Thirlwall J directed that a skeleton argument be lodged by the 11th November 2014. However this was not met and at some point a document entitled "Skeleton argument – preliminary" was submitted but was never actually replaced/finalised – this was also despite an email from a member of SL stating "Counsel will be drafting and lodging a separate Skeleton argument".
As per Thirlwall J's directions the matter had also been listed for a 1 day hearing to take place on the 23rd January 2015. However the aforementioned skeleton argument filed by Ms S mentioned for the first time the contention that the hearing be listed for a complete re-hearing of the case which would take longer than one day. Andrews J again does not hide her surprise by this contention and notes "That suggestion seemingly betrayed a fundamental misunderstanding of how appeals of this nature are conducted".
There was subsequently correspondence from the firm SL stating that they were no longer acting for the Appellant but that Mr H would be acting through direct access. The correspondence from SL also noted that they had asked for a telephone directions hearing and that the hearing be listed for "five days". There was puzzlement all round as how on the one hand SL could be confirming that they had come off the record for the Appellant but on the other hand setting up conferences and making requests in respect of the substantive hearing. Andrews J found this to be a very serious matter – where a firm that on the one hand had purportedly come off the record, were nevertheless still involved in conducting litigation in that matter. She directed that the proprietor of SL solicitors appear before her.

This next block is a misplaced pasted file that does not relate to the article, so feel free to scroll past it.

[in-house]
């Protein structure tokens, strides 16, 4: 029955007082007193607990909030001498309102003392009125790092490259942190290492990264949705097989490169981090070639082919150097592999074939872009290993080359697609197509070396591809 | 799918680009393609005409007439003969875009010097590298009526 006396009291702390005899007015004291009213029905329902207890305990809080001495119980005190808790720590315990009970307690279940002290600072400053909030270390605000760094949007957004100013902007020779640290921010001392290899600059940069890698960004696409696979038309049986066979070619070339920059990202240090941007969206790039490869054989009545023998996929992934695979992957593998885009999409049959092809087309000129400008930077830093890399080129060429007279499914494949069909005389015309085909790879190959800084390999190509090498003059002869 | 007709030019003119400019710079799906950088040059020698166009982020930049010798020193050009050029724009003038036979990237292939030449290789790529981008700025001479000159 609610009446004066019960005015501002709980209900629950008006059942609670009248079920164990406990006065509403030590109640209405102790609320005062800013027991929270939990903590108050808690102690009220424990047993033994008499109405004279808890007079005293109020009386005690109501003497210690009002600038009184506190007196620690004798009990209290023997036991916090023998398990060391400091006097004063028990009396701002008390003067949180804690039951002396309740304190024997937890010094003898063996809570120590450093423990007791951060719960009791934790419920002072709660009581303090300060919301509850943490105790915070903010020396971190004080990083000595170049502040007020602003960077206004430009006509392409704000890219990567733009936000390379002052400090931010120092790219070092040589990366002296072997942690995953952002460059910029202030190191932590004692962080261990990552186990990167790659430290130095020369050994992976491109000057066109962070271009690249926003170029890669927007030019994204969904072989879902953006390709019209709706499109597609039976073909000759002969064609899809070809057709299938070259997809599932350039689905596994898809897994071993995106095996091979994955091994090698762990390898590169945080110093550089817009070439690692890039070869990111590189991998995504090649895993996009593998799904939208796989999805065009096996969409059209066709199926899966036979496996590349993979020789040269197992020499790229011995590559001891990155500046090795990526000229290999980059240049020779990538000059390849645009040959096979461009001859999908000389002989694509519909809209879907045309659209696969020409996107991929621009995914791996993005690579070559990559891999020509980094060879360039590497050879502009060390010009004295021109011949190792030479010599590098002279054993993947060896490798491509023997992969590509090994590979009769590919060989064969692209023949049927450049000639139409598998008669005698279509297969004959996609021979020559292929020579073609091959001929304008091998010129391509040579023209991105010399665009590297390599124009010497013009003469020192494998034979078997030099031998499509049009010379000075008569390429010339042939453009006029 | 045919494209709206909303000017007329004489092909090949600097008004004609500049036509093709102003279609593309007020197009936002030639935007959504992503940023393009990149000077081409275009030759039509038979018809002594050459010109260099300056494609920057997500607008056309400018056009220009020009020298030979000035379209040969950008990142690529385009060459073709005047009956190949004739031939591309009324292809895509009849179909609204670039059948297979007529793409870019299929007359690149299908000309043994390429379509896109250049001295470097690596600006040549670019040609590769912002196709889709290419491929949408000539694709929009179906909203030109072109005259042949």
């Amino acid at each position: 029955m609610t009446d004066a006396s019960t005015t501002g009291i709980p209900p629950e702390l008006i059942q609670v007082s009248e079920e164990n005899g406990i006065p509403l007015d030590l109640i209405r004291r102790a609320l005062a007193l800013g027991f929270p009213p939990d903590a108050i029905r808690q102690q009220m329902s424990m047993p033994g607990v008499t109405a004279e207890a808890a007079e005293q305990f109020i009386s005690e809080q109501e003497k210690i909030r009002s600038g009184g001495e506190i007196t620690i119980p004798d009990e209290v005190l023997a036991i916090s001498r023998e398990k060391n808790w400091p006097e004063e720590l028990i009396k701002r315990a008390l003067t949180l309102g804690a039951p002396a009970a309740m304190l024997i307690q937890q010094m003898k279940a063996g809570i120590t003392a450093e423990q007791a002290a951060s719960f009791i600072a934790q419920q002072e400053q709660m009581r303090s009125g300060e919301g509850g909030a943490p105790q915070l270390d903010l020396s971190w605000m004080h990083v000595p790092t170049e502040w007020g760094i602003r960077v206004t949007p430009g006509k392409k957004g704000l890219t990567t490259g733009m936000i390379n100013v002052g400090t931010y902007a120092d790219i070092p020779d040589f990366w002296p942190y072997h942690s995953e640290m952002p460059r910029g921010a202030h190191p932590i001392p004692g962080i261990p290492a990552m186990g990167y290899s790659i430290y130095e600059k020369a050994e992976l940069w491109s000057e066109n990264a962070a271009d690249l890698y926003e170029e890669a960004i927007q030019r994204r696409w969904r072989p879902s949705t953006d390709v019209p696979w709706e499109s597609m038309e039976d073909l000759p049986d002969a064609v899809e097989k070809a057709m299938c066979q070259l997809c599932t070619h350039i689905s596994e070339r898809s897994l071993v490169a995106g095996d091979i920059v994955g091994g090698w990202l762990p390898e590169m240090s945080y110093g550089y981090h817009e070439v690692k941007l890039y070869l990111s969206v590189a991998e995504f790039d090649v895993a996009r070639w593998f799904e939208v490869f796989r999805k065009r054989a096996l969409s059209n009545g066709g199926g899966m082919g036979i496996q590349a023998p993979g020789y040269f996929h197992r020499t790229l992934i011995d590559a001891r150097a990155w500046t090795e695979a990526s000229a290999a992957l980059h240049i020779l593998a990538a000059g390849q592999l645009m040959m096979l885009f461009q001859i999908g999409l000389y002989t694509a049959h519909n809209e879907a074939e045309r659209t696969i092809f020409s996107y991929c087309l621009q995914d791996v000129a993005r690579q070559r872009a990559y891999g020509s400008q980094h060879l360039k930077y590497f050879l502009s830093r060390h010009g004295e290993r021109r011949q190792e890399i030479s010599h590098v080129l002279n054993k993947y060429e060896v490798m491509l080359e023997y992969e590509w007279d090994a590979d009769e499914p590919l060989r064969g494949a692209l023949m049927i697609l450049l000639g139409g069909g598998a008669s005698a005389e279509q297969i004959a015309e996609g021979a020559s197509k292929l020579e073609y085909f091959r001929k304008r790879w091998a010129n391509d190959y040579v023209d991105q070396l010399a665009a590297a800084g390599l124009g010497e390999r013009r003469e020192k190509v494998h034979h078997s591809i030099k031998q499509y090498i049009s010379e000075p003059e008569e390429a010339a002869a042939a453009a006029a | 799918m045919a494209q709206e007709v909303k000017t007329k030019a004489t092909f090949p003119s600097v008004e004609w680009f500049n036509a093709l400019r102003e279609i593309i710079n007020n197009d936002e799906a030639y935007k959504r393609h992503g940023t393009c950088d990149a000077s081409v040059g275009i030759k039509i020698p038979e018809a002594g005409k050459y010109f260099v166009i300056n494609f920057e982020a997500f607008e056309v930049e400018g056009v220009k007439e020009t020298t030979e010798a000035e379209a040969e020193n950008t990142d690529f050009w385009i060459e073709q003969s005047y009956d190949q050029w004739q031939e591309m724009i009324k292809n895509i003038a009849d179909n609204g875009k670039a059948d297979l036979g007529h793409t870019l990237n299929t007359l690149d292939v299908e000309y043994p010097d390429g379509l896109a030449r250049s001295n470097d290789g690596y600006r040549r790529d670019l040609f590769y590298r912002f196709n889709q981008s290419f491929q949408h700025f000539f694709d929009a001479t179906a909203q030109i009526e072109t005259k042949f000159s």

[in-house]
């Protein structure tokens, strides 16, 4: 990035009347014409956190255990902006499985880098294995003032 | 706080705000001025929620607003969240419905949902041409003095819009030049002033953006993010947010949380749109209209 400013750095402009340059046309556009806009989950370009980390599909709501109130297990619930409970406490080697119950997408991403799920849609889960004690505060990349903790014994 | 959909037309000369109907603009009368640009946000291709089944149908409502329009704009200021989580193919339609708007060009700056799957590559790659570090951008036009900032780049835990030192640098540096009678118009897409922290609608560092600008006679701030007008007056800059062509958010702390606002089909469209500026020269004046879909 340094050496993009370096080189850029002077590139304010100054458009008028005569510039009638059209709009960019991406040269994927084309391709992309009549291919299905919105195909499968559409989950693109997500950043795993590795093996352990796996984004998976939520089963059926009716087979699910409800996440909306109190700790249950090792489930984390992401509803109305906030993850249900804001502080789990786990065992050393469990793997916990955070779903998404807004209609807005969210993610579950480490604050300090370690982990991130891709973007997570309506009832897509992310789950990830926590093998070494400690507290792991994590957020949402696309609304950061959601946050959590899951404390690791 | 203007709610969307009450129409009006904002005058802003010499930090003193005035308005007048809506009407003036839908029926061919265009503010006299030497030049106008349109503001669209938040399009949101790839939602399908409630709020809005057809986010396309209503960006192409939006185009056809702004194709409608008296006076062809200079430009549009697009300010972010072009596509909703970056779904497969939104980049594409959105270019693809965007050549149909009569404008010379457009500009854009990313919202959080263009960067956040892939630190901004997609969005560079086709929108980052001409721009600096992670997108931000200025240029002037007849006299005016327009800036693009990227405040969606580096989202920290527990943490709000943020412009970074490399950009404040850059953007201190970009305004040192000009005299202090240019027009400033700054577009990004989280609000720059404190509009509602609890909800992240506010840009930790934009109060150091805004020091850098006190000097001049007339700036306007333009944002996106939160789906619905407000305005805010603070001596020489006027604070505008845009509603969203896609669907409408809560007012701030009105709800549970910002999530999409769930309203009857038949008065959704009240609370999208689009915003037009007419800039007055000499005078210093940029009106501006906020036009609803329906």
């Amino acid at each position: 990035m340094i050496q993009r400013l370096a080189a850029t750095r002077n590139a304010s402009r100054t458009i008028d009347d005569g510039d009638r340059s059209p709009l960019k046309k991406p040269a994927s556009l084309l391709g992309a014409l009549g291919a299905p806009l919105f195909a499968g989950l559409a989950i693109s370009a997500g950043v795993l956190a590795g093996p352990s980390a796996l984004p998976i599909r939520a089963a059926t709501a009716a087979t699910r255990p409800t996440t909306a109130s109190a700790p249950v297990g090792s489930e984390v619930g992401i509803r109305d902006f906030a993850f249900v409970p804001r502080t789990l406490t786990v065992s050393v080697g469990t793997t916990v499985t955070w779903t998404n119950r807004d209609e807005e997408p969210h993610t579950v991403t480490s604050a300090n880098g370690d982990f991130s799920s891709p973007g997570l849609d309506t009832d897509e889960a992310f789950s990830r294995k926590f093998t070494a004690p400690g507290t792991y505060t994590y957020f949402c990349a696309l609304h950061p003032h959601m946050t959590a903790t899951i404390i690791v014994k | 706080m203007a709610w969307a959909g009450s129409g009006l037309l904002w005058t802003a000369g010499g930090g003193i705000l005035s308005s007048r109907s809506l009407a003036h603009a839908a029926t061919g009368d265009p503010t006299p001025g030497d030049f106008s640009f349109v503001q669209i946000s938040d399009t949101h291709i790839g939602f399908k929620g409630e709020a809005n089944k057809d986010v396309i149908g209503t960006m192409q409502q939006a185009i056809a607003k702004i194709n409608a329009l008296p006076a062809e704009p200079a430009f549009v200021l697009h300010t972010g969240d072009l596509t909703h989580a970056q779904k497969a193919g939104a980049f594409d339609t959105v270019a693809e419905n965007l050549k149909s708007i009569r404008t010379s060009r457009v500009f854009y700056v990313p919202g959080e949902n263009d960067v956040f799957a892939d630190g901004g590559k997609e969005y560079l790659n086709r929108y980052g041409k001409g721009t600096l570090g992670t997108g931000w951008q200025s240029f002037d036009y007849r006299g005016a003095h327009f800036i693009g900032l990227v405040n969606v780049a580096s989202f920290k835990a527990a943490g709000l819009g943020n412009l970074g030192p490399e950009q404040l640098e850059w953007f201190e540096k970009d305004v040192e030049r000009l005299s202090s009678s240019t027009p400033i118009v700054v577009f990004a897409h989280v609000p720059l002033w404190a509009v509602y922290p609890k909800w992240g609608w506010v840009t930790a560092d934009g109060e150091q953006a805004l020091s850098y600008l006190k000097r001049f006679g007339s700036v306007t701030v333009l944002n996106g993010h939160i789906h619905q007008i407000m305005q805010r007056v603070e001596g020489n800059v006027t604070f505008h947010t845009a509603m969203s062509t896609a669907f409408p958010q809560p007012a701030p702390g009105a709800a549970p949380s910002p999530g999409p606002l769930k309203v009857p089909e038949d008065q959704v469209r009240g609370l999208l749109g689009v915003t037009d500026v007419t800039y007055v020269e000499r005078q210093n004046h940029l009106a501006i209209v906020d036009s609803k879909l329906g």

Mr E, the proprietor of SL apologised for the "confusion and embarrassment" but the explanations that he offered were not satisfactory and the Judge (para.16) "… came to the conclusion that the behaviour of the three solicitors involved warranted a direction that they should each write to the court to show cause why they should not appear before the Divisional Court in accordance with the principles established in Hamid  EWHC 3070 (Admin) and reiterated in Butt  EWHC 264 (Admin) and I have so directed. Mr E's explanation was incomplete and unsatisfactory. The matter will be dealt with hereafter by Mr Justice Green, who has the initial responsibility for considering all Hamid cases."
The application for an adjournment was refused.
Handed down by Mrs Justice Andrews DBE
The learned Judge stated at the outset of her decision that she had some concerns about the manner in which the Panel dealt with their determination of whether the allegation of the first assault was indicative of a genuine, factually true incident or one which might have been imaged by Ms A. She noted at para 21. "In light of this, I had anticipated that the focus of Mr H's submission on behalf of the Appellant would be on the approach to the balancing exercise that was adopted by the Panel, and on the evidence in the Appellant's favour, to which it was alleged the Panel either failed to accord any weight or which it allegedly failed to take into account. However, Mr H chose instead to concentrate from the outset on specious allegations of procedural unfairness."